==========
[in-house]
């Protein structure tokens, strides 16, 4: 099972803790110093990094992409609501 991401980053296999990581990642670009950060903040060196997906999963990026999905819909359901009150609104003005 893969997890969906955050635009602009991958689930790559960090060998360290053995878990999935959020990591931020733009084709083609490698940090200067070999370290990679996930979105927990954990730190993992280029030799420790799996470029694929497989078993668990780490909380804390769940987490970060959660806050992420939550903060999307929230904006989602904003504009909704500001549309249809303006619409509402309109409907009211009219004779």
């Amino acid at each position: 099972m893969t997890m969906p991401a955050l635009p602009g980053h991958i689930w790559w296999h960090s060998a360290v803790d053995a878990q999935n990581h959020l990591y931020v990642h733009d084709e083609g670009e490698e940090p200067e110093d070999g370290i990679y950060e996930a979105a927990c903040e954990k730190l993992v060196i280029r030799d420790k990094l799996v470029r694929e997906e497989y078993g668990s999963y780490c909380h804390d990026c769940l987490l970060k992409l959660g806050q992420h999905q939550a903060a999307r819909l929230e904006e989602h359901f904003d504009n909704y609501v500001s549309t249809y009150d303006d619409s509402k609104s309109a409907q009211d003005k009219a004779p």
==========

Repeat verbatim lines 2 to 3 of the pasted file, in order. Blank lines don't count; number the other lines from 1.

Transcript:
């Protein structure tokens, strides 16, 4: 099972803790110093990094992409609501 991401980053296999990581990642670009950060903040060196997906999963990026999905819909359901009150609104003005 893969997890969906955050635009602009991958689930790559960090060998360290053995878990999935959020990591931020733009084709083609490698940090200067070999370290990679996930979105927990954990730190993992280029030799420790799996470029694929497989078993668990780490909380804390769940987490970060959660806050992420939550903060999307929230904006989602904003504009909704500001549309249809303006619409509402309109409907009211009219004779």
């Amino acid at each position: 099972m893969t997890m969906p991401a955050l635009p602009g980053h991958i689930w790559w296999h960090s060998a360290v803790d053995a878990q999935n990581h959020l990591y931020v990642h733009d084709e083609g670009e490698e940090p200067e110093d070999g370290i990679y950060e996930a979105a927990c903040e954990k730190l993992v060196i280029r030799d420790k990094l799996v470029r694929e997906e497989y078993g668990s999963y780490c909380h804390d990026c769940l987490l970060k992409l959660g806050q992420h999905q939550a903060a999307r819909l929230e904006e989602h359901f904003d504009n909704y609501v500001s549309t249809y009150d303006d619409s509402k609104s309109a409907q009211d003005k009219a004779p």